Qualitative Neuromuscular Monitoring: Patterns of Stimulation, Site of Monitoring, and Accuracy in Detecting Residual Neuromuscular Blockade

Qualitative Neuromuscular Monitoring: Patterns of Stimulation, Site of Monitoring, and Accuracy... Purpose of Review Muscle paralysis is a component of many general anesthetics, and monitoring of neuromuscular function is integral to ensuring complete and safe recovery. Recent Findings Recommendations for qualitative neuromuscular blockade have been well-described in the literature for de- cades; however practitioners frequently do not follow recommendations, resulting in patient harm from inadequate reversal of paralysis. Summary This review will focus on evidence-based techniques for patterns of stimulation, sites of monitoring, and accuracy in detecting residual neuromuscular blockade; furthermore, the review will also discuss barriers to implementation of best practices. . . . . . . Keywords Paralysis Neuromuscular blockade Acetylcholinesterase inhibitor Neostigmine Edrophonium Glycopyrrolate . . . Atropine Residual paralysis Postoperative residual curarization Sugammadex Introduction Patterns of Stimulation The classic components of a general anesthetic include Qualitative or subjective monitoring of neuromuscular func- hypnosis, analgesia, and immobility. For nearly a century, tion requires stimulation of a motor nerve, with observation of immobility was achieved via the relaxant properties of the innervated muscle. Patterns of stimulation beyond a single inhaled agents. The agents, however, frequently resulted stimulus (or twitch) reveal more detailed information about in hemodynamic depression. Following the introduction the degree of paralysis, and other modes of http://www.deepdyve.com/assets/images/DeepDyve-Logo-lg.png Current Anesthesiology Reports Springer Journals

Qualitative Neuromuscular Monitoring: Patterns of Stimulation, Site of Monitoring, and Accuracy in Detecting Residual Neuromuscular Blockade

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Publisher
Springer Journals
Copyright
Copyright © 2018 by Springer Science+Business Media, LLC, part of Springer Nature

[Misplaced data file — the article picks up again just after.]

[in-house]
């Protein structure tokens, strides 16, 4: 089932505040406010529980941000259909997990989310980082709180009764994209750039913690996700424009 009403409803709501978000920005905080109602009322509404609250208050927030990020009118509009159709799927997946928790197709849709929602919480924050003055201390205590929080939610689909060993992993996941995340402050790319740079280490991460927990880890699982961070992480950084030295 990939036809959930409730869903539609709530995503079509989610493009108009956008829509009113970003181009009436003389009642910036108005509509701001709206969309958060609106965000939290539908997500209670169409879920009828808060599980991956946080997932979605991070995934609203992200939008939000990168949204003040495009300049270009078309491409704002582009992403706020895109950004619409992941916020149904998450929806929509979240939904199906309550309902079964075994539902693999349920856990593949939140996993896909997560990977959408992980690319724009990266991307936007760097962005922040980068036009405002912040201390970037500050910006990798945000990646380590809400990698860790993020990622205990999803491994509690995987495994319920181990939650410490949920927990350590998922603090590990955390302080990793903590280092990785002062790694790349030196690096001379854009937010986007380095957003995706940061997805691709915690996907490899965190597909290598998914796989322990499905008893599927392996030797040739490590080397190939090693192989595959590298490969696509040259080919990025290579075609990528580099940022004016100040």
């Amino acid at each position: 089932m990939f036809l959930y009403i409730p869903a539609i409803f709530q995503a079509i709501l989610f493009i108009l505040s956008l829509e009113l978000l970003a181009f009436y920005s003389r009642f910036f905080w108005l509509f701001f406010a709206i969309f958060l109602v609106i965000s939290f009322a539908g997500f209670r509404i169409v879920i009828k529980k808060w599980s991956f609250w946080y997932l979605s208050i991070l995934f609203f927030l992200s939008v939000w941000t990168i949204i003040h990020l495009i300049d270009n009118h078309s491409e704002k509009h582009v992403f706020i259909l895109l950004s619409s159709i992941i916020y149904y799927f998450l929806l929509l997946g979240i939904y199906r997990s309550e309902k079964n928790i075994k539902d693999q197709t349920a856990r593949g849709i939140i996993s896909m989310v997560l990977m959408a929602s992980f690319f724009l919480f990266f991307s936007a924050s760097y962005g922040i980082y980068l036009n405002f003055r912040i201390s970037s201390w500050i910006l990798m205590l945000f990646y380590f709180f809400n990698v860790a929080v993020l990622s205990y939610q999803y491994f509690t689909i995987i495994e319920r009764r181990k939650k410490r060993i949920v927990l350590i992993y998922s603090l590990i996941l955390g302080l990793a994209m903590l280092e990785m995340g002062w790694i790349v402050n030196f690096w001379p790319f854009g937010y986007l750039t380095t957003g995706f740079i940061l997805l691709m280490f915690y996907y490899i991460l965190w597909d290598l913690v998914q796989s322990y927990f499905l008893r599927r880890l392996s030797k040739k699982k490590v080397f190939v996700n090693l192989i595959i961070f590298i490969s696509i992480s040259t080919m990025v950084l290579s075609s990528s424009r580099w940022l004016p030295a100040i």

Subject
Medicine & Public Health; Anesthesiology; Intensive / Critical Care Medicine; Internal Medicine
eISSN
2167-6275
D.O.I.
10.1007/s40140-018-0268-3
Publisher site
See Article on Publisher Site

Abstract

Purpose of Review Muscle paralysis is a component of many general anesthetics, and monitoring of neuromuscular function is integral to ensuring complete and safe recovery. Recent Findings Recommendations for qualitative neuromuscular blockade have been well-described in the literature for de- cades; however practitioners frequently do not follow recommendations, resulting in patient harm from inadequate reversal of paralysis. Summary This review will focus on evidence-based techniques for patterns of stimulation, sites of monitoring, and accuracy in detecting residual neuromuscular blockade; furthermore, the review will also discuss barriers to implementation of best practices. . . . . . . Keywords Paralysis Neuromuscular blockade Acetylcholinesterase inhibitor Neostigmine Edrophonium Glycopyrrolate . . . Atropine Residual paralysis Postoperative residual curarization Sugammadex Introduction Patterns of Stimulation The classic components of a general anesthetic include Qualitative or subjective monitoring of neuromuscular func- hypnosis, analgesia, and immobility. For nearly a century, tion requires stimulation of a motor nerve, with observation of immobility was achieved via the relaxant properties of the innervated muscle. Patterns of stimulation beyond a single inhaled agents. The agents, however, frequently resulted stimulus (or twitch) reveal more detailed information about in hemodynamic depression. Following the introduction the degree of paralysis, and other modes of

Journal

Current Anesthesiology ReportsSpringer Journals

Published: Apr 16, 2018

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